Hesitations on Economics II

One of the reasons I'm not sure I'll become an economist is because of it's confused epistemology, something that makes it unworthy of pursuit "for its own sake," and creates an obligation for the economist to enact change in the world as a result of his or her work. By this, I mean the lack of any clear reason for any of its results to be true, or reflect some deep fundamental truth about the world. This is made clearest by contrasting it with a field that does not have such a confused epistemology: physics. In physics, there is a lot of math used, and physical theories are formulated in the language of mathematics. This is important because this means they can yield falsifiable predictions that we test to see if the theories are correct about the nature of the world. In physics, we started with heuristics models like Newton's laws, that, roughly, just fit an equation to a line: "huh, it appears that gravity is weaker quadratically over distance." The thing is, even this crude heuristic model was scarily accurate: Newton's laws describe gravitation with more precision than any economic theory describes any human phenomenen, ever. And so because of how accurate this theory was, we were led to believe that there is some underlying structure that yields this exact quadratic decay that we're not understanding.

And indeed there was: when Einstein formulated his theory of general relativity, it posited that space-time has a particular shape described by a specific mathematical object. We can't see the mathematical object that we believe underlies space-time (a four-dimensional Lorentzian manifold), but we think it really is there because of how perfectly accurate the theory of general relativity is in predicting gravitational phenomena. Thus, modern physics now asserts the existence of things we cannot see as actually being there in the universe, and is able to test these theories. It rests on the bedrock epistomelogical assumptions that the laws of physics we derive here on Earth apply uniformly across space and time, assumptions that we have never seen violated and have extremely compelling reason to believe true, even if we don't know why.

There are no such equivalent bedrock assumptions in economics. When we derive a set of mathematical equation to predict some economic phenomenon, we might have intuitive and heuristics reasons to think it will or will not hold across space and time. It may just be that a certain economic phenomenon you observe in an experiment is a an artefact of culture at the place and time you observed it. There is absolutely no reason for it to be a universal and timeless law, because economics has never, not once, discovered anything that fits that description. When it comes to the laws of the universe, we have reason to believe it obeys the language of mathematics (ie. A implies B, so you cannot have A without B), but human behavior has no reason to be rational in this way. Now, let me be clear: I am not critizing the "homo economicus" assumptions made by economists -- those are simplifying assumptions without which it would be difficult to model the real world. I am criticizing the fact that they sometimes think their work sheds some light on something fundamental and real in the world, when there's no reason to believe that any of these conclusions generalize to humanity over long time scales. Maybe hyperbolic discounting is just something done by humans today, and our discounting functions will change as a result of changes in cultural values in 100 years! Then all the modern work on intertemporal choice will be irrelevant! Insofar as economists study rational behavior, their conclusions are timeless, but incorrect! And insofar as economists study real world behavior of humans, their results might be "correct" in some myopic and narrow empirical sense of fitting a specific data set, but they are not timeless or universal! This is a confused epistemology!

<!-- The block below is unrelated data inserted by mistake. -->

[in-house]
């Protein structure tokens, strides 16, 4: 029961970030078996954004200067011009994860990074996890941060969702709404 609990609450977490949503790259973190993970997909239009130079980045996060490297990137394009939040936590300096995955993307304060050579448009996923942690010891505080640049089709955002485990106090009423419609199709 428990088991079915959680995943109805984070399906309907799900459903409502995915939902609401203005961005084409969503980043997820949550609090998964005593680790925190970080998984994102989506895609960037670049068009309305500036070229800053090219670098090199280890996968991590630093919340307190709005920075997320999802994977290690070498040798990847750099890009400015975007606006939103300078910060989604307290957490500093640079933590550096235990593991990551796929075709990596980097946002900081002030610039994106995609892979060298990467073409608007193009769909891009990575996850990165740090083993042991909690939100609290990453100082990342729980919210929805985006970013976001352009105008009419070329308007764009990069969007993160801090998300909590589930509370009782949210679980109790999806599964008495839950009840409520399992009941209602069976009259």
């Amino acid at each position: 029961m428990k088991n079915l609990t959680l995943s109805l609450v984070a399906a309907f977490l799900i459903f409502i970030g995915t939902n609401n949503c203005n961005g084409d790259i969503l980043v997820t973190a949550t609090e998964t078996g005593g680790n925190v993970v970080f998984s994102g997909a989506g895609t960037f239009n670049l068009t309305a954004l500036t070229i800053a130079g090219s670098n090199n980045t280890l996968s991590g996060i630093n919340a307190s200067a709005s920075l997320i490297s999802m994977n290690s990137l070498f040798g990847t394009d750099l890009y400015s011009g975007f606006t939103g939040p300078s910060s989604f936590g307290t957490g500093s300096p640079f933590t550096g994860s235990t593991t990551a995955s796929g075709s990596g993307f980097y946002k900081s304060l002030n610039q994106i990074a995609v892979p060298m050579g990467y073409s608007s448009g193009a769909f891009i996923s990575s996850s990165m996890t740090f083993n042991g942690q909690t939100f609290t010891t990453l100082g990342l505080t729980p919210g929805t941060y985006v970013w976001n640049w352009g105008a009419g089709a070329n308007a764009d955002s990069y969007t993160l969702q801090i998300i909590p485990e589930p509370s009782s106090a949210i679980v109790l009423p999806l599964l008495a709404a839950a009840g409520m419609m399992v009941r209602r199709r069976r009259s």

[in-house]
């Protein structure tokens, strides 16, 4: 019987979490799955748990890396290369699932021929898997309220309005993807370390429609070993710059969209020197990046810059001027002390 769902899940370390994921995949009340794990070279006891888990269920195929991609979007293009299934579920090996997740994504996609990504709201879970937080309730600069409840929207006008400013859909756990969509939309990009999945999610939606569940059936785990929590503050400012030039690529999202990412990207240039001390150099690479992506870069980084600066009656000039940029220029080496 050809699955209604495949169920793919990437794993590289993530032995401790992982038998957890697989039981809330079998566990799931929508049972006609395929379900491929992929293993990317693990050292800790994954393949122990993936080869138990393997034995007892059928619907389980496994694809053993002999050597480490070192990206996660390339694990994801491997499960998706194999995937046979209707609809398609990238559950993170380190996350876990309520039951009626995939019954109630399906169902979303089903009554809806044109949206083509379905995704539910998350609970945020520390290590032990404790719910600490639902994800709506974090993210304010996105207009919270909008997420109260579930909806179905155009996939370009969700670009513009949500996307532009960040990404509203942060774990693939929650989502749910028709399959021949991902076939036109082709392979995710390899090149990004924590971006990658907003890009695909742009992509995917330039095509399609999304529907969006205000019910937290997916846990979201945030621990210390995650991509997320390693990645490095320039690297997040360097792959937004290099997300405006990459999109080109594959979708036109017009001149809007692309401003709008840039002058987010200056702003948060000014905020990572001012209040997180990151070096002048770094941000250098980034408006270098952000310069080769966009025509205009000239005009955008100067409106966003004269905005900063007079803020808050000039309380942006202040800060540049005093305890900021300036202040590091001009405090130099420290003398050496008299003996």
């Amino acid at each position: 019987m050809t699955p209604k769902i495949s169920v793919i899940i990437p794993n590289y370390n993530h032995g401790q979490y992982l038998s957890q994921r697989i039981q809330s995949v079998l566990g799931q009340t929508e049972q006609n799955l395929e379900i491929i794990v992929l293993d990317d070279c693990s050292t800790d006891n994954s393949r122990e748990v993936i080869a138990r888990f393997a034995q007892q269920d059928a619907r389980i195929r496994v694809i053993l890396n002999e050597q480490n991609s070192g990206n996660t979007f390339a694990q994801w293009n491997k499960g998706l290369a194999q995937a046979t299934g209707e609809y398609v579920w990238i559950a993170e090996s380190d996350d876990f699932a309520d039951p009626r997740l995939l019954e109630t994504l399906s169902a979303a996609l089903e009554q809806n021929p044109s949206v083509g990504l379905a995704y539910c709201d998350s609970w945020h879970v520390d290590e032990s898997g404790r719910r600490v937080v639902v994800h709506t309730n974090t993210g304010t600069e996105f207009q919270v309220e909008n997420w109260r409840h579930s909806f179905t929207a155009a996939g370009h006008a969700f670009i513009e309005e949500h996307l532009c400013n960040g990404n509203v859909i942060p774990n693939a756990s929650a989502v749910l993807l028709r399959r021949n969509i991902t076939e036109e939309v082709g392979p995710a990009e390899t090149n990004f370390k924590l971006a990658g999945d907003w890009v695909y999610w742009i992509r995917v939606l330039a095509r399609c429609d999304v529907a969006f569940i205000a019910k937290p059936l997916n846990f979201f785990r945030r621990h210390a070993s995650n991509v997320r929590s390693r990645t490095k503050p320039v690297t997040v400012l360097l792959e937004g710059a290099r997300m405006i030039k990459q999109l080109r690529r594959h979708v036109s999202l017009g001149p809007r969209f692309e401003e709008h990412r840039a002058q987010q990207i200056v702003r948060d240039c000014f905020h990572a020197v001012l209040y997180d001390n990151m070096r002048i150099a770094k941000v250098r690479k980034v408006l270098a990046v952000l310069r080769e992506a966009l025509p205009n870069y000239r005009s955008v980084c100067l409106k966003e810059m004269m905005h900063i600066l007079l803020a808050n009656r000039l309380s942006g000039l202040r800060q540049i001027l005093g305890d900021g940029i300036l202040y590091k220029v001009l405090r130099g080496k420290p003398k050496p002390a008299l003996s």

This brings me to the burden of the modern economist: to do work that will impact millions of lives through policy. One thing that absolutely stunned me was when I spoke to economists and asked them how their work will affect policy, they really couldn't care less. It's one thing to say this when you're working on something theoretical that is more akin to mathematics than economics (like game theory or mechanism design), but if you're working on something empirical like development, behavior, or industrial organization, then you have an obligation to make sure your findings impact policy because you have no reason (circa above) to believe they have any intellectual value as lasting truths about reality in the same way that physical laws or mathematical theorems are lasting truths. If you cannot know that your work is timeless or universal, you damn well better be sure it's going to improve the lives of many real people. Because work that is both irrelevant in 5 years, and never impacts anyone, is work that might as well never have been done, in my opinion. And so it is very worrying when economists don't believe that they can seriously impact policy. The cry of "Oh, politicians are burdened with so many other constraints" scares me because it reminds me of management consultants that have no understanding of the real lived constraints their clients experience, yet make strong and opinionated recommendations from their ivory tower that never see the light of day (and have no intellectual value in and of themselves, either).

TL;DR. I want to do work that is either 1) timeless and universal, or 2) changes people's lives. There are a non-trivial amount of top economists that I don't think are doing either, and this is a reason I am not yet sure I want to be an economist.